With the hustle and bustle of the holiday season, a few things are bound to go awry. Read on to ensure you are following or implementing these key tips to keep you and your loved ones safe this time of year.
The National Fire Protection Association (NFPA) reported the following statistics for 2015-2019:
- Cooking Accidents were the leading cause of home fires and fire injuries and the second leading cause of home fire deaths.
- Candle Accidents caused 7,400 home fires, 90 deaths, and 670 injuries per year.
- Holiday Decorations Accidents occur every year due to faulty wires sparking, decorations with candles/open flames, and dried-out (extra flammable) Christmas trees.
In addition to having an accessible fire extinguisher on hand and regularly testing your smoke alarms, the NFPA recommends implementing and following these fire safety tips:
Cooking Safety Tips
- Avoid cooking if you are not completely alert. Fatigue, distractions and alcohol consumption can impact your ability to recognize and deal with a cooking hazard.
- Do not leave the stove unattended when it is turned on.
- Avoid keeping recipes, books, or other flammable items near open-flame stovetops.
In the Event of a Cooking Fire
Get out if the fire is too large or unwieldy to put out quickly. Close the door behind you to help contain the fire, and call 9-1-1.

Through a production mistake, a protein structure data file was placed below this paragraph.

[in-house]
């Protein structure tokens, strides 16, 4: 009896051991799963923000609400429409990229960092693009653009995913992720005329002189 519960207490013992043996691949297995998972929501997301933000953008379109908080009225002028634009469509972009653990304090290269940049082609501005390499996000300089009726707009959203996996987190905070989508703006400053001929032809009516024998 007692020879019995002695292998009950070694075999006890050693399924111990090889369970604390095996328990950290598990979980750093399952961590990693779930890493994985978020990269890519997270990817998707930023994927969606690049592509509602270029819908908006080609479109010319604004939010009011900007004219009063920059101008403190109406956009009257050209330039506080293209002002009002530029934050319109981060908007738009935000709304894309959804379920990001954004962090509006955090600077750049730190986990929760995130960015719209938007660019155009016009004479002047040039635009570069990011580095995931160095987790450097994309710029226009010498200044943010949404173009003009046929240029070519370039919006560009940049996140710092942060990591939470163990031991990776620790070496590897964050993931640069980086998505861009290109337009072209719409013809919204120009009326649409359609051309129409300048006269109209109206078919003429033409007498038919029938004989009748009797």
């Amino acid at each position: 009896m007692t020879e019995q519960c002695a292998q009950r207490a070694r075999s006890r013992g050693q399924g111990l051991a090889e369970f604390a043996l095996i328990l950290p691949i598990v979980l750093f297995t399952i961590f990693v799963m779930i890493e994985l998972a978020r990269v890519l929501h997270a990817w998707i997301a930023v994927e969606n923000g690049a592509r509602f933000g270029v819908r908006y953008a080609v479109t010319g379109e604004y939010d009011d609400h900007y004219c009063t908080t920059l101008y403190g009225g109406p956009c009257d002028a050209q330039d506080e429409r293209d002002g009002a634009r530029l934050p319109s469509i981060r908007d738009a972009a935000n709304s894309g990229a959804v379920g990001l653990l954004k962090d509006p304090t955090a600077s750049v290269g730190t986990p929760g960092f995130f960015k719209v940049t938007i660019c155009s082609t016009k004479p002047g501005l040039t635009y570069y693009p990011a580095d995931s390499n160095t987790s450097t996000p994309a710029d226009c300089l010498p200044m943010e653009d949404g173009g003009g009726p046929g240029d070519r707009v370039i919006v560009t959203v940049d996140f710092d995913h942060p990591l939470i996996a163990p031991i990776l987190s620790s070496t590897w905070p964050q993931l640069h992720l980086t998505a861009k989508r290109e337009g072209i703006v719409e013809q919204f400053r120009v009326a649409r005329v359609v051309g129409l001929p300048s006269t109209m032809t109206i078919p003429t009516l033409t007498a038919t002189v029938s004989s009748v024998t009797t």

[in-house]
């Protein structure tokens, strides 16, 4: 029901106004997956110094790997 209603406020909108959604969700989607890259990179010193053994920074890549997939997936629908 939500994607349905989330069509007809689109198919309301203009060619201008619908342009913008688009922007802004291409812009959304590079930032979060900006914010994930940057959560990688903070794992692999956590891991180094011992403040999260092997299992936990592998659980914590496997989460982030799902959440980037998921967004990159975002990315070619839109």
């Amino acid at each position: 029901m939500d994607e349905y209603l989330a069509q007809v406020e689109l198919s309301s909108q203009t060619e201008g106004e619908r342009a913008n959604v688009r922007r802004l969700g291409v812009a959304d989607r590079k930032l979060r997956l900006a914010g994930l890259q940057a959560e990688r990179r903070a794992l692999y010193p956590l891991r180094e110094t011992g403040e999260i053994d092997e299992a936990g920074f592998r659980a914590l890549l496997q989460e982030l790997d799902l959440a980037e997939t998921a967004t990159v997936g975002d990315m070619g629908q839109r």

If you choose to fight the fire, first make sure that there is an easy escape route, and then keep the following in mind:
- For an oven fire – turn off the heat, and close the oven door.
- For a stovetop fire – smother the fire by putting the lid over the pan and then turn off the heat.
Candle Safety Tips
- Blow out candles whenever you leave a room.
- Avoid using a candle in rooms where people are likely to fall asleep, such as the bedroom.
- Keep candles on sturdy surfaces that are unlikely to get bumped or knocked over.
- Keep candles away from anything that can catch on fire — decorations, mail, towels, or curtains.
Holiday Decoration Safety Tips
- Choose decorations that are flame-resistant or flame-retardant.
- Keep decorations away from windows and doors and high-traffic areas.
- Some lights are only for indoor or outdoor use, not both, so check the manufacturer’s instructions.